10 months ago

Maintworld 2/2017


CONDITION MONITORING 5 Ways to Break Out of the Reactive Maintenance Cycle of Doom Improving reliability will help the bottom line of any organization – and much more. However, if that organization is experiencing any level of reactive maintenance, then improved reliability may seem like a pipe dream. Until you can break out of the “reactive maintenance cycle of doom”, it is not possible to make any real inroads into your reliability improvement initiative. JASON TRANTER, Founder and Managing Director of Mobius Institute, Jason.tranter@ IF YOU WERE to look at the failures you are experiencing today, would you agree that most of them are preventable? Are those failures consuming your resources, manpower and budget? As a result of having to deal with those failures, are repairs performed poorly, or are you performing temporary repairs that you plan to correct later (but never do)? And as a result, are you experiencing more repeat work? Do you ever perform root cause failure analysis so that you can eliminate those failures? And what happens when suggestions are made for improvement? Are they ignored? 14 maintworld 2/2017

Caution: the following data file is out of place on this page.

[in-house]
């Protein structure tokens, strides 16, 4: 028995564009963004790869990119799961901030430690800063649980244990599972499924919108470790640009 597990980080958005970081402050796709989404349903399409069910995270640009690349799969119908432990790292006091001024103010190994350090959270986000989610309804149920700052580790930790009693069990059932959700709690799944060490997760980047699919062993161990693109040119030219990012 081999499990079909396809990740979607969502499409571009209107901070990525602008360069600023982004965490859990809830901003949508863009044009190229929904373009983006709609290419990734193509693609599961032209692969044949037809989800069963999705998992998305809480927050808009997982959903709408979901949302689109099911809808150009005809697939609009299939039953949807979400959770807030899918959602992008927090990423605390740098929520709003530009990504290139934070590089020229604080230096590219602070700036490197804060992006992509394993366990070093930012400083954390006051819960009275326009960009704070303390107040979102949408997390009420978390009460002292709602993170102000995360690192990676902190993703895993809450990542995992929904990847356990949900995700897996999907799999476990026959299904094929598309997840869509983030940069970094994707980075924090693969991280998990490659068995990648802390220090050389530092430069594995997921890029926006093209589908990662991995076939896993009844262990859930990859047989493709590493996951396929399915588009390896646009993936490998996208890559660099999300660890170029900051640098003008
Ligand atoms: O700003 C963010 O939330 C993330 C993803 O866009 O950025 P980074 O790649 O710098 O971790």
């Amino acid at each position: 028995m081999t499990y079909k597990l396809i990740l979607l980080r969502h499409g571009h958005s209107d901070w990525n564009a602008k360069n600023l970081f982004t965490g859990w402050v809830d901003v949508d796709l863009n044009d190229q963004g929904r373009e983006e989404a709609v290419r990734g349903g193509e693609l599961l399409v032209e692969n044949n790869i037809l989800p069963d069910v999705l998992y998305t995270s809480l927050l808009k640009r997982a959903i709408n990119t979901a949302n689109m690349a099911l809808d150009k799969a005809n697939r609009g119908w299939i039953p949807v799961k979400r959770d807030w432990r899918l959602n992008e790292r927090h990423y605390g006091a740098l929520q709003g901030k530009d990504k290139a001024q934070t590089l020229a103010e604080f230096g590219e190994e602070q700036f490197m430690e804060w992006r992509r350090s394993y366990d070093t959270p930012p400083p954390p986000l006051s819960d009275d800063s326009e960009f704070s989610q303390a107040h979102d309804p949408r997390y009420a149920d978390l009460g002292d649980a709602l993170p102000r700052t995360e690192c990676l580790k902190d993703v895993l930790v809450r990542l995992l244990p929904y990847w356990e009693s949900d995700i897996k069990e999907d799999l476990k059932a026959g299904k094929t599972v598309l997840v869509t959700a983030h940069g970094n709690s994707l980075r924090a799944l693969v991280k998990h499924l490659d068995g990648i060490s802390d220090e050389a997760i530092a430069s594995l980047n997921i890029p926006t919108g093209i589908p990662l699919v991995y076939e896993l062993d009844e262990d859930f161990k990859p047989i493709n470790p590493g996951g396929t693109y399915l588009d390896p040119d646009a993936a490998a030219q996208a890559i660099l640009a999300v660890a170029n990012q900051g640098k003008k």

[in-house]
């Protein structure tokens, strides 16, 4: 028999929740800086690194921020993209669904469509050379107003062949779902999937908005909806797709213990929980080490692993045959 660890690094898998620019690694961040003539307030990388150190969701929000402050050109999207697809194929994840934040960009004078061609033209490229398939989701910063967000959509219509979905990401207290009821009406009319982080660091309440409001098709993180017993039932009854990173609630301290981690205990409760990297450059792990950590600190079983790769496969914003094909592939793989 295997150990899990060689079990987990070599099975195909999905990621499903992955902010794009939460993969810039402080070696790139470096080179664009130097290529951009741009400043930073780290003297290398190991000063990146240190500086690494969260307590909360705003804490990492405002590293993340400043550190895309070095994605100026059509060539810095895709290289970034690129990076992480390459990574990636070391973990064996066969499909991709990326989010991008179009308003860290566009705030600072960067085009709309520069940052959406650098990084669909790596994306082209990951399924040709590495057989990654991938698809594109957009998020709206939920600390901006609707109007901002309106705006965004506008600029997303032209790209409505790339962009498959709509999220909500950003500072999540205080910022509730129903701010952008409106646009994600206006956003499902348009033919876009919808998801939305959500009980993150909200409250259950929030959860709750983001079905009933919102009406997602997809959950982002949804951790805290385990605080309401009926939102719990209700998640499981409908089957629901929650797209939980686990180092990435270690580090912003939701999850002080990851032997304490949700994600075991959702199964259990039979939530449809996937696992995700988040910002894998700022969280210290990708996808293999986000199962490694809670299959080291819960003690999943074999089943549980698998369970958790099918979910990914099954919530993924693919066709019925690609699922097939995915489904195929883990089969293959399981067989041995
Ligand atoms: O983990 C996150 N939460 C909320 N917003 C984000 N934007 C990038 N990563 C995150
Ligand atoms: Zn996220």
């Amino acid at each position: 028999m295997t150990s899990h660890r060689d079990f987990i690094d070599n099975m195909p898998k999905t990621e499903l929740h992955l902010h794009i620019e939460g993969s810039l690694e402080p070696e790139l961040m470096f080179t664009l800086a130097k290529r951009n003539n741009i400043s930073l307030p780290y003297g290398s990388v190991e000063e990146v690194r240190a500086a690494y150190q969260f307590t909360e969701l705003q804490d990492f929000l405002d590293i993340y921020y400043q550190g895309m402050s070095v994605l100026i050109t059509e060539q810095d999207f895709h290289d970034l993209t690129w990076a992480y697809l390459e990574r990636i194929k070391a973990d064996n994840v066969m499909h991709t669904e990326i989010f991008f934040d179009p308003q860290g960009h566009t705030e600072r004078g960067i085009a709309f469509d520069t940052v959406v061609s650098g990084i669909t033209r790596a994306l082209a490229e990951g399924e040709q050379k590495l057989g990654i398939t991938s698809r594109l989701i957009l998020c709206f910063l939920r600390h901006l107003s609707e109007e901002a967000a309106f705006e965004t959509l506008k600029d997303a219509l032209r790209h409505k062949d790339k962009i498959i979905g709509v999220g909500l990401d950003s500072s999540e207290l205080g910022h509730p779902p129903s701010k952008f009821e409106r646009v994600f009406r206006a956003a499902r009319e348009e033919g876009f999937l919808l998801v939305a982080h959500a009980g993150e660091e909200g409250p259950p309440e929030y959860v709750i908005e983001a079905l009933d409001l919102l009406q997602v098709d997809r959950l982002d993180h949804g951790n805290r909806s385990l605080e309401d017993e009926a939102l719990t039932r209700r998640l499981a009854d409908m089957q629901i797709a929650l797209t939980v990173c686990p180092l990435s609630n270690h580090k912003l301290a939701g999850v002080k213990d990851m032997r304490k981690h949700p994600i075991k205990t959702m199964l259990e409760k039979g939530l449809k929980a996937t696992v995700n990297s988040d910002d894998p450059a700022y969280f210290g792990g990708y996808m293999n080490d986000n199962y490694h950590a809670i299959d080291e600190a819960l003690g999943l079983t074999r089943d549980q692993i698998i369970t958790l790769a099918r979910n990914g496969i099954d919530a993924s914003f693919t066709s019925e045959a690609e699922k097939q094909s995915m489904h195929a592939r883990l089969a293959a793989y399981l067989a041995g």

CONDITION MONITORING And what is management’s response? Do they reduce the headcount and try to squeeze the budget in order to deal with the high costs of downtime and reactive maintenance? What happens then? Does morale decline? Do standards drop further? And as a result do you experience even more preventable failures that consume resources and results in temporary repairs being performed? We could continue to go through this list, around and around and around. Well, if you answer “yes” to the majority of the questions above, then you are trapped in the reactive maintenance cycle of doom… You have to get out! But How Do You Get Out? We have to get out of the reactive maintenance cycle of doom. If everyone is dragged back to perform reactive work, then none of the proactive tasks that will ultimately lead to improved reliability can ever be performed. Well, you may believe that management could hire additional people so that you have the resources to perform those proactive tasks. That is about as likely as management hiring unicorns to maintain the grass. The basic answer is that we have to do much more with the people and budget that we have right now. We have to stop performing tasks that waste our money, waste our time, and induce failures in our equipment. This may sound like a push for higher productivity. In a sense, it is. But that is not our focus. So, how do we break out of this vicious cycle so that we can make real improvements in reliability? 1. First We Have to Change the Culture The first step is to change people’s attitudes, which will change people’s behaviour. Everyone has to believe that they will be better off in a reliable plant. They also have to believe that they can contribute to the reliability improvement process. There are a number of ways to go about doing this, and it is a topic worthy of its own article (or even its own book) but there are a few things we can do to improve the culture: 1. Ensure that senior management is 100 percent behind reliability improvement and ensure that they are vocal in their support 2. Educate people so that they truly understand the benefits of working in a reliable plant 3. Educate people so that they understand why failure occurs 4. Involve people, ideally in a “brown paper process”, in order to get their suggestions for improvements and get their assistance in making the improvements That last point needs a brief explanation. As intelligent managers or maintenance/reliability engineers, we can come up with a lot of ways to improve reliability. We can devise a strategy via the Reliability Centred Maintenance (RCM) CONDITION MONITORING WARNS YOU ABOUT PENDING EQUIPMENT FAILURES; THE NATURE OF THE PROBLEM AND THE SEVERITY OF THE PROBLEM. analysis process. And then we could implement that plan and ensure that we do what is necessary to change people’s behaviour. But people do not like to be changed. They will change when they are a contributor to change. Besides, who knows more about the reasons why equipment fails (and why we experience production slowdowns) than the operators of the equipment and the front-line people who maintain it? But do we normally ask those people for their opinion or assistance? No, we don’t… And then we wonder why we don’t enjoy the success we hope for. So that is something that we are going to do differently in the future. The “brown-paper” process will gather together the “front line” people in small groups and learn from them what needs to change. And then we will ask them to lead the mini-projects that correct the problems that are identified – in that way they take ownership and free up your time. An activity like this is key to your success. 2. Implement a Work Management Programme Well, we really just need basic (but effective) planning and scheduling for now. Wait a minute. Doesn’t that mean you need an extra person? No, you will take one of your most effective trades people and put them in the role of planner/ scheduler. But surely that must mean that you have even fewer people to perform the corrective (and hopefully proactive) maintenance work. That is true, but the fact is that we will make the remaining trades people far more effective. Planned and scheduled work is 20 percent more efficient than unmanaged work. And it is safer. And the work will be done right the first time and Follow a Roadmap to Tackle the Reactive Maintenance Doom If you do not have a strategy, then feel free to follow the chart below. It has been developed to ensure that you lay a solid foundation before you tackle the reactive maintenance cycle doom, and then you can focus on the “world’s best practice” of reliability improvement and operational excellence. 2/2017 maintworld 15